A wise sage once said:
“She works hard for the money…”
And these places in Alaska definitely treat her right.
You see, these are the cities and places in Alaska where the cost of living is the lowest; where your salary goes the furthest. And when if you have the luxury of choosing where to live in the Last Frontier, then the cost of living should play a role in the decision.
So we did the hard for you and crunched the numbers to find the cities that have lower food, energy, and housing costs. After the dust settled on our analysis of the 28 largest places in Alaska, we were left with this set of the best value for your money.
So where is the cheapest place to live in Alaska? That would be King Cove.
So listen up Homer (the most expensive place in Alaska) as we explain how we created this ranking. You could learn some things from the rest of the state.
And if you already knew these places were cheap, check out some more reading about Alaska and the cheapest places in the country:
How We Determined The Most Affordable Places To Live In The Last Frontier For 2019
The two most important things to think about when it comes to being able to afford if you can live comes down to:
- How much do money do I make?
- How much do I have spend to live there?
You need to understand your costs in the context of how much money you make.
For example, if the median household earns $100,000 and spends $40,000 on housing it’s actually cheaper to live there than a place with a median income of $50,000 and housing costs of $21,000. You might spend more on housing, but you have more money overall to play with.
With that example in mind, we derived several statistics from the latest Census American Community Survey 2013-2017 around incomes and costs. They are:
- Median Home Price / Median Income (lower is better)
- Median Income / Median Rent (Higher is better)
- Median Home Price
We added simply median home price because high home prices generally correlate with higher expenses for all costs related to homes (heating, electricity, etc).
You can then compare these metrics in each of the places in Alaska to figure out which is the least expensive.
What you are left with is a “Cost of Living Index” by taking the average rank of each of these metrics for each city.
So we used that cost of living index in order to rank all of the 28 places in Alaska that have more than 1,000 people.
The place with the lowest cost of living in Alaska according to the data is King Cove.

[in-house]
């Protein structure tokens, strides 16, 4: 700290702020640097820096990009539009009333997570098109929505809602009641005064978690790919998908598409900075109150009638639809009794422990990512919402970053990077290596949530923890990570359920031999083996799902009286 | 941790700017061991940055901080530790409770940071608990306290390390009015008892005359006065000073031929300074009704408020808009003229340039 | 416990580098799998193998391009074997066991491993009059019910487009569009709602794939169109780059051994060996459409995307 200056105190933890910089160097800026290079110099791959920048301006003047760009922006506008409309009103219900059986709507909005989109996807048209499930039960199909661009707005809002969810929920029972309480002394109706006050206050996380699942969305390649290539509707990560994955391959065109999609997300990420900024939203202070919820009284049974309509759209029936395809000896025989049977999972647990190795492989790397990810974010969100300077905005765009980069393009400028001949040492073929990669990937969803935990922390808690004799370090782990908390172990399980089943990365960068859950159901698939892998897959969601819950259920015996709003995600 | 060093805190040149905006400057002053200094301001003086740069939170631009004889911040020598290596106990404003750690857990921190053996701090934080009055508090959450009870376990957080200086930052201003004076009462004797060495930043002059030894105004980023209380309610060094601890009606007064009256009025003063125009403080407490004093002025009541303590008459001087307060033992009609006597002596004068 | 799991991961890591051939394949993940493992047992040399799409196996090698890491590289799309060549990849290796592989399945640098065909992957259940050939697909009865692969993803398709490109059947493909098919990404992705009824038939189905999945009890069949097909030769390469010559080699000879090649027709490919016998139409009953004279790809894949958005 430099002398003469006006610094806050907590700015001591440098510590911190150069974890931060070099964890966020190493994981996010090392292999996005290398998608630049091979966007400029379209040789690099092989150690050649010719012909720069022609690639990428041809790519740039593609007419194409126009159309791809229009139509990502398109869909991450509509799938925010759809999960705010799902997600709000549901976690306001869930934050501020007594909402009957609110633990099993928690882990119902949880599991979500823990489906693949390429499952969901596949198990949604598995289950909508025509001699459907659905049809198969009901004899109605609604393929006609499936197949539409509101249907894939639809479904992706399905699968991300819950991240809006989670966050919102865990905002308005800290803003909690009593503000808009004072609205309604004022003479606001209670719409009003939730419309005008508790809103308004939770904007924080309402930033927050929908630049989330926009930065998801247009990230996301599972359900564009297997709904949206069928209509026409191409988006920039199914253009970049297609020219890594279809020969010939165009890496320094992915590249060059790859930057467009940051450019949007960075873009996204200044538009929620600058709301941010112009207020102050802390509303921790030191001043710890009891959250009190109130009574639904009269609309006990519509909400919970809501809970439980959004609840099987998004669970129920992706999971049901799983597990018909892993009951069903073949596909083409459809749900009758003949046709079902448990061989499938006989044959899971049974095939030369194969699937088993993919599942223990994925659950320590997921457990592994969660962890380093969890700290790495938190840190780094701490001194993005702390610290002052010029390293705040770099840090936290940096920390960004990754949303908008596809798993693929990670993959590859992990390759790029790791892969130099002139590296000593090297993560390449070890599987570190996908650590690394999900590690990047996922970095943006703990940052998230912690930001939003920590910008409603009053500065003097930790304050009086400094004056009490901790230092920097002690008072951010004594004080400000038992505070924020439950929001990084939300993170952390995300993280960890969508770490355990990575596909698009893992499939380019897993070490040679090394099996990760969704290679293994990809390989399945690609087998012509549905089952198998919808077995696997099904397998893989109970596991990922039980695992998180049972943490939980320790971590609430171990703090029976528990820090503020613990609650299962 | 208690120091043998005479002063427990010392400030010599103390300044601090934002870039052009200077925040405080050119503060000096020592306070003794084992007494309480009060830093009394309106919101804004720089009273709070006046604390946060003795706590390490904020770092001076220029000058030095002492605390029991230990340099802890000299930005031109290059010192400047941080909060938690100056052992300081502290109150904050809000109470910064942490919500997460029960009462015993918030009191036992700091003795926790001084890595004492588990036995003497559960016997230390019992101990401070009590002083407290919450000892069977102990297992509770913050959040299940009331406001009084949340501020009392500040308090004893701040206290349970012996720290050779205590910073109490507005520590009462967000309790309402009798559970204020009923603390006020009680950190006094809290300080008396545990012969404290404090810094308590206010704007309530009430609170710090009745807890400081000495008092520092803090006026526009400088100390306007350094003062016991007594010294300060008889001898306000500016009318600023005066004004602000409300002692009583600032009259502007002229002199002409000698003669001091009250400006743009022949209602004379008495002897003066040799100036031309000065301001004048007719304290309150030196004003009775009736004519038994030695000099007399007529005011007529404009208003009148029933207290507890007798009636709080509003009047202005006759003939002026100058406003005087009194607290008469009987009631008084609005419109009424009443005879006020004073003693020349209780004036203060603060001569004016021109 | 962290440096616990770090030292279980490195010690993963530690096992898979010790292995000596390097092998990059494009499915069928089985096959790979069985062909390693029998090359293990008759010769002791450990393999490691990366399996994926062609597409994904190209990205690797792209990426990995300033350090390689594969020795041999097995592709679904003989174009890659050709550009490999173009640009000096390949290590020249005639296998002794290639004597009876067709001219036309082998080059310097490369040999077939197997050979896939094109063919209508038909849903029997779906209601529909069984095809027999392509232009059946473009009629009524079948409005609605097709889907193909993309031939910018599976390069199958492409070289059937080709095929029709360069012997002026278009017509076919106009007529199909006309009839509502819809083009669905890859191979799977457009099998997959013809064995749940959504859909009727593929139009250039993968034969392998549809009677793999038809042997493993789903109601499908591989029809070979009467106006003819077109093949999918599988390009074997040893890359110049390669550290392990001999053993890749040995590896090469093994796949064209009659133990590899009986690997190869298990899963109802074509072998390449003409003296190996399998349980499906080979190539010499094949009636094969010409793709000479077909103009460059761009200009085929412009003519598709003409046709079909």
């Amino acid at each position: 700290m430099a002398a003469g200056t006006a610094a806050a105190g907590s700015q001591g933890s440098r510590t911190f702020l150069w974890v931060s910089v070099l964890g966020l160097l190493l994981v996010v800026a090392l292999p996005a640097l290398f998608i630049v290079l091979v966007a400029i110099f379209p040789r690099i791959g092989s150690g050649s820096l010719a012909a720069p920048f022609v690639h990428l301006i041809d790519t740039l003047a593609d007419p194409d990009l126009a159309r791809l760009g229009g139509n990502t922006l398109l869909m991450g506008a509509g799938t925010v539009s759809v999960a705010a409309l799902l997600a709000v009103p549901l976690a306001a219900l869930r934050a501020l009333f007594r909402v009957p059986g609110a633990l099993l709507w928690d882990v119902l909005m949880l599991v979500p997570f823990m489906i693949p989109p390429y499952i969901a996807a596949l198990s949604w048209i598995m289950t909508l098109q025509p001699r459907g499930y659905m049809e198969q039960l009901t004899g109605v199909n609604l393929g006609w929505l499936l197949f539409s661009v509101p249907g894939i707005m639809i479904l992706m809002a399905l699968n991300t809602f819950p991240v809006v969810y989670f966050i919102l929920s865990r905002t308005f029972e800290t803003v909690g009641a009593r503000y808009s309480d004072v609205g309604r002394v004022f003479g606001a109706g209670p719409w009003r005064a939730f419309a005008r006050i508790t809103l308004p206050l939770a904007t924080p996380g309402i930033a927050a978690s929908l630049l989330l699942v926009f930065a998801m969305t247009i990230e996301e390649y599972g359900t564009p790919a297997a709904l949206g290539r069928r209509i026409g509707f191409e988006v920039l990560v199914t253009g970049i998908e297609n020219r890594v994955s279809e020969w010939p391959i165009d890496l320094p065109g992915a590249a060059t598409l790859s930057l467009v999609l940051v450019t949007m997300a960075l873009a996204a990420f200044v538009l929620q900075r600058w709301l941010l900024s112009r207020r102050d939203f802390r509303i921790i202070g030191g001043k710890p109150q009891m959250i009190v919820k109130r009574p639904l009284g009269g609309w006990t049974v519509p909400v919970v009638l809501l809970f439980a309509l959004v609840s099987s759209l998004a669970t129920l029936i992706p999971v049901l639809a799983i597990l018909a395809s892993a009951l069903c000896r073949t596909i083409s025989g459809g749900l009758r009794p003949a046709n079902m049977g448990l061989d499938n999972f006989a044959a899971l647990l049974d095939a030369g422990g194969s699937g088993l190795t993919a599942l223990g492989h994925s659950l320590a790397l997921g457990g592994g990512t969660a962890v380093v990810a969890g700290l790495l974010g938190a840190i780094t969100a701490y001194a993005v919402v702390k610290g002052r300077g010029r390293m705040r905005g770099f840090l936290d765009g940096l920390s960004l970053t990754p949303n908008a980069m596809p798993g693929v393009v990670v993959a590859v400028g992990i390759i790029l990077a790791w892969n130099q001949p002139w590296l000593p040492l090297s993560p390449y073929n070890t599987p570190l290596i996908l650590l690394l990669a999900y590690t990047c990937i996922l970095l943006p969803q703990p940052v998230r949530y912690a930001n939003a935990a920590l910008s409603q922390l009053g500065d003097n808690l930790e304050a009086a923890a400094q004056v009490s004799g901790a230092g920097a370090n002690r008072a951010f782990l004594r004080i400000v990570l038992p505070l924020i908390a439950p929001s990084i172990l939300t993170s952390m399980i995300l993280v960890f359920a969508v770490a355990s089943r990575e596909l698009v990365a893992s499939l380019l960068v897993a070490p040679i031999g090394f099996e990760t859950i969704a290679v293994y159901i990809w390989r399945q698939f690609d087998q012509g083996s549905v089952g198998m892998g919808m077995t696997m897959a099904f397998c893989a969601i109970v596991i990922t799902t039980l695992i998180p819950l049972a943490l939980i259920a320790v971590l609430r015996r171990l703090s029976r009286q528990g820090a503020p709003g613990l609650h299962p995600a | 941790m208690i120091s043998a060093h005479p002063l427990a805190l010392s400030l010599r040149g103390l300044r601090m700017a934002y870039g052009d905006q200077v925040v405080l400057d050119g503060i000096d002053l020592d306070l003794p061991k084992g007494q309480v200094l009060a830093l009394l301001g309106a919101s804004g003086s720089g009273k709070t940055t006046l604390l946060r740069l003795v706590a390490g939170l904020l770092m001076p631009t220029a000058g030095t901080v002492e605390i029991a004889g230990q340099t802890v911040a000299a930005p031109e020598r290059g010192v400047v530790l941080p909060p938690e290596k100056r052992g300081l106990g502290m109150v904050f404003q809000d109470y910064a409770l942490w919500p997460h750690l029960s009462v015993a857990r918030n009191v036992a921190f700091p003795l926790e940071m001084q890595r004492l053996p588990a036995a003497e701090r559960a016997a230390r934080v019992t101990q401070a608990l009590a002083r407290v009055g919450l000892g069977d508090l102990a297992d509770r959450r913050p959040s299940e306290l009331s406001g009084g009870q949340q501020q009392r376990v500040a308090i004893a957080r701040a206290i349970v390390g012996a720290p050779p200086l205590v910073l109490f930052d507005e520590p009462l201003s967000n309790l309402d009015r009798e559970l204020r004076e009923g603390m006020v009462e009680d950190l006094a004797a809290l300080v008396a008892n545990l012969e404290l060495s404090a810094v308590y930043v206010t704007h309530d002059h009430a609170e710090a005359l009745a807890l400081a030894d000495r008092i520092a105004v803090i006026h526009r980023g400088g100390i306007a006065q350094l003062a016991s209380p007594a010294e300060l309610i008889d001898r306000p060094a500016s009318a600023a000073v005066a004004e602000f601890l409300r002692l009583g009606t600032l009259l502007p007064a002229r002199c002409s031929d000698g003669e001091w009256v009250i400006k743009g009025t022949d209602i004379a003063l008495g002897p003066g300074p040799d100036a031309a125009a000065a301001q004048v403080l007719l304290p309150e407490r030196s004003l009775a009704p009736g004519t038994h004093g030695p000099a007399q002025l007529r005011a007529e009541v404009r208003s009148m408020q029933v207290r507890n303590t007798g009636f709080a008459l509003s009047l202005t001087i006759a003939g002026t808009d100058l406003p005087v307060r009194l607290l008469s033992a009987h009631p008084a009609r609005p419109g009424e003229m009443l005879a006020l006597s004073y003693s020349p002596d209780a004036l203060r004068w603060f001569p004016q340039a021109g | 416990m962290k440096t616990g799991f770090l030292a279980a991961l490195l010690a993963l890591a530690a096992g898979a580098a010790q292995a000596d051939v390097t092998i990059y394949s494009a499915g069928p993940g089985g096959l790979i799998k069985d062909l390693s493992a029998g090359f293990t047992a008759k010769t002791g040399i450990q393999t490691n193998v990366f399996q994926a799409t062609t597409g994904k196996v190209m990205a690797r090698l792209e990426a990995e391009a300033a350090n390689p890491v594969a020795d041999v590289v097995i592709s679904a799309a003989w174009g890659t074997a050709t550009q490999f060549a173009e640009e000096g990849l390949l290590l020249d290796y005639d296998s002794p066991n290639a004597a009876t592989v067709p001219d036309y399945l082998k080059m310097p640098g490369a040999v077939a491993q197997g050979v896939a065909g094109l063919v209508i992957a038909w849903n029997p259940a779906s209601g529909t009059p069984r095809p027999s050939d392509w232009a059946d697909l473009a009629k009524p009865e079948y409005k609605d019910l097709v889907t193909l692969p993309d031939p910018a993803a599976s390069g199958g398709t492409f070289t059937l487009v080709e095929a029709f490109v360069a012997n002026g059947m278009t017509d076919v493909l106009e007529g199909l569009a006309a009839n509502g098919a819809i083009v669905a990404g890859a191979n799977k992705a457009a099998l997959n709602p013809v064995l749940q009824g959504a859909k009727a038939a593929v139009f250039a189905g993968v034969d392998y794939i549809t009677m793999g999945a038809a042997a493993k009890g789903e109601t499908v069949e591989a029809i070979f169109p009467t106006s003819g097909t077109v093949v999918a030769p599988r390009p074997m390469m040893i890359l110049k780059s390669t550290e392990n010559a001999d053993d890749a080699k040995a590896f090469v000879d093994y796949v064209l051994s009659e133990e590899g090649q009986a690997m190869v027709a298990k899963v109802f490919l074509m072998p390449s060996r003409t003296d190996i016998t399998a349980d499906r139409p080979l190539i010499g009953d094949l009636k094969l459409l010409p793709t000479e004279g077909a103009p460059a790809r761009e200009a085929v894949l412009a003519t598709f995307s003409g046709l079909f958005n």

The 10 Cheapest Places To Live In Alaska For 2019
The median income in King Cove comes in at $66,923 and the median home value is $119,000 for 2019.
The median income in Barrow comes in at $82,964 and the median home value is $181,200 for 2019.
Valdez is a city in Valdez-Cordova Census Area in the U.S. state of Alaska. According to the 2010 US Census, the population of the city is 3,976. The city was named in 1790 after the Spanish Navy Minister Antonio Valds y Fernndez Bazn. A former Gold Rush town, it is located at the head of a fjord on the eastern side of Prince William Sound. The port did not flourish until after the road link to Fairbanks was constructed in 1899. It suffered huge damage during the 1964 Alaska earthquake, and is located near the site of the disastrous 1989 Exxon Valdez oil tanker spill. Today it is one of the most important ports in Alaska, a commercial fishing port as well as a freight terminal.
The median income in Valdez comes in at $94,003 and the median home value is $201,600 for 2019.
The median income in Sand Point comes in at $67,917 and the median home value is $132,500 for 2019.
The median income in Hooper Bay comes in at $30,972 and the median home value is $75,500 for 2019.
Seward is a city in Kenai Peninsula Borough in the U.S. state of Alaska. According to 2014 Census Bureau estimates, the population of the city is 2,528. It was named after William H. Seward, United States Secretary of State under Abraham Lincoln and Andrew Johnson. In 1867, he fought for the U.S. purchase of Alaska which he finally negotiated to acquire from Russia.
Mile 0 of the historic Iditarod Trail is at Seward. In the early 1900s the trail was blazed in order to transport people and goods to and from the port of Seward to interior Alaska.
The median income in Seward comes in at $74,397 and the median home value is $228,900 for 2019.
The median income in Chevak comes in at $40,855 and the median home value is $82,200 for 2019.
The City and Borough of Wrangell is a borough in the U.S. state of Alaska. As of the 2010 census the population was 2,369. Incorporated as a Unified Home Rule Borough on May 30, 2008, Wrangell was previously a city in the Wrangell-Petersburg Census Area.
The primary industry of the city is fishing, and it is a tourist destination. The former large wood processing factory in Wrangell closed down some time ago.
The median income in Wrangell comes in at $56,094 and the median home value is $194,000 for 2019.
The city is a summertime attraction for tourists visiting nearby Fairbanks and, due to its location on the Richardson Highway, those traveling to and from the Alaska Highway and Valdez. North Pole is home to two oil refineries, the town’s major industry aside from tourism. The larger refinery, operated by Flint Hills Resources, is a major source of jet fuel for Ted Stevens Anchorage International Airport. Tanker car traffic on the Alaska Railroad, entering and leaving the refinery, frequently bisects the city.
The median income in North Pole comes in at $73,807 and the median home value is $216,700 for 2019.
The median income in Soldotna comes in at $68,662 and the median home value is $219,500 for 2019.
There You Have It Mr. Or Mrs. Alaska Cheapskate
If you’re looking at the cost of living numbers in Alaska, this is an accurate list of the most affordable places to live in alaska for 2019.
Here’s a look at the most expensive cities in Alaska according to the data:
For more Alaska reading, check out: